Research & Development

Research and development of new technologies is Datakalab's DNA. A true expert in image analysis, the team is constantly optimizing existing algorithms and creating new ones.

 

 

Datakalab partnered from the beginning with Kevin Bailly and Arnaud Dapogny, two researchers from the Institute of Intelligent Systems and Robotics (ISIR). The Datakalab team is internationally recognized for its research work in image analysis and regularly submits its research publications:  

Deep Entwined Learning Head Pose and Face Alignment Inside an Attentional Cascade with Doubly-Conditional fusion

Arnaud Dapogny & Kevin Bailly & Matthieu Cord

 

Head pose estimation and face alignment consti- tute a backbone preprocessing for many applications relying on face analysis. While both are closely related tasks, they are generally addressed separately, e.g. by deducing the head pose from the landmark locations. In this paper, we propose to entwine face alignment and head pose tasks inside an attentional cascade. This cascade uses a geometry transfer network for integrating heterogeneous annotations to enhance landmark localization accuracy. Furthermore, we propose a doubly-conditional fusion scheme to select relevant feature maps, and regions thereof, based on a current head pose and landmark localization estimate. We empirically show the benefit of entwining head pose and landmark localization objectives inside our architecture, and that the proposed AC-DC model enhances the state-of-the-art accuracy on multiple databases for both face alignment and head pose estimation tasks.

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DeeSCo: Deep heterogeneous ensemble with Stochastic Combinatory loss for gaze estimation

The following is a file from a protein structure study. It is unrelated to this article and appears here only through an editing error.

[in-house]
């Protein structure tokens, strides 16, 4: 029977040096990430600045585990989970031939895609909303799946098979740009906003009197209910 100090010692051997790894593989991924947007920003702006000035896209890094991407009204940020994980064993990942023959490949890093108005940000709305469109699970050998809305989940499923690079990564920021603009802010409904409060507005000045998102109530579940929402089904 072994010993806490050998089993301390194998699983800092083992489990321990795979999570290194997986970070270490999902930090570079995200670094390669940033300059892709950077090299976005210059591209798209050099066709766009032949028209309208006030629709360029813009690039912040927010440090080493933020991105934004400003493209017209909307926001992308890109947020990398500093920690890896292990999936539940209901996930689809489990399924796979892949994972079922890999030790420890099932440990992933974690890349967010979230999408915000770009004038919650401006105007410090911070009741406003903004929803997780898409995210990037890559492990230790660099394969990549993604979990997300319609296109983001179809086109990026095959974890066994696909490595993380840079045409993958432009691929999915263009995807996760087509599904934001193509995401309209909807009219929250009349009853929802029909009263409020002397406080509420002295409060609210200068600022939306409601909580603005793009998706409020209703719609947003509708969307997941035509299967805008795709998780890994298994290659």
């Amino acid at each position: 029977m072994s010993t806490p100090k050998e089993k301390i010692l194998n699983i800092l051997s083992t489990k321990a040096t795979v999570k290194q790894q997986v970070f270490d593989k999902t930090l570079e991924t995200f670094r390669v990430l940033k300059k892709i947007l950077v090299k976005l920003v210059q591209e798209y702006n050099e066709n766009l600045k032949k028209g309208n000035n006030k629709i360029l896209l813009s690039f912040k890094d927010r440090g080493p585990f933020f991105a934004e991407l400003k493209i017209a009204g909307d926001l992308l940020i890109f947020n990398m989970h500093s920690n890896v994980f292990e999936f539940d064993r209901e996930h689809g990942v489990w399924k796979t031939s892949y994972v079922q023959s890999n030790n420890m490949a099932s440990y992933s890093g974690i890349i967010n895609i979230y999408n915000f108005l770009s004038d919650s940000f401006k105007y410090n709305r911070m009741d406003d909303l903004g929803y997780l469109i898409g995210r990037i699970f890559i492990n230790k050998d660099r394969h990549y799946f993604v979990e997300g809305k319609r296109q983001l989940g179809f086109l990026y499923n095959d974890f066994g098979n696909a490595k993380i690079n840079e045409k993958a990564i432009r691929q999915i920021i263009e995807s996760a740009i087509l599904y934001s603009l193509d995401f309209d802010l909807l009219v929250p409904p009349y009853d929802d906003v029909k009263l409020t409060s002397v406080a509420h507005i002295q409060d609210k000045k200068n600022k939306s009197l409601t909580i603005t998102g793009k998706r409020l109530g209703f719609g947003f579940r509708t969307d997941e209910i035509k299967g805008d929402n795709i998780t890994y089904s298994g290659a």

Edouard Yvinec & Arnaud Dapogny & Kevin Bailly

 

From medical research to gaming applications, gaze estimation is becoming a valuable tool. While there exists a number of hardware-based solutions, recent deep learning- based approaches, coupled with the availability of large-scale databases, have allowed to provide a precise gaze estimate using only consumer sensors. However, there remains a number of questions, regarding the problem formulation, architectural choices and learning paradigms for designing gaze estimation systems in order to bridge the gap between geometry-based systems involving specific hardware and approaches using con- sumer sensors only. In this paper, we introduce a deep, end-to- end trainable ensemble of heatmap-based weak predictors for 2D/3D gaze estimation. We show that, through heterogeneous architectural design of these weak predictors, we can improve the decorrelation between the latter predictors to design more robust deep ensemble models. Furthermore, we propose a stochastic combinatory loss that consists in randomly sampling combinations of weak predictors at train time. This allows to train better individual weak predictors, with lower correlation between them. This, in turns, allows to significantly enhance the performance of the deep ensemble. We show that our Deep heterogeneous ensemble with Stochastic Combinatory loss (DeeSCo) outperforms state-of-the-art approaches for 2D/3D gaze estimation on multiple datasets.

Deep Convolutional Cascade for Face Alignment In The Wild

Arnaud Dapogny & Kevin Bailly & Matthieu Cord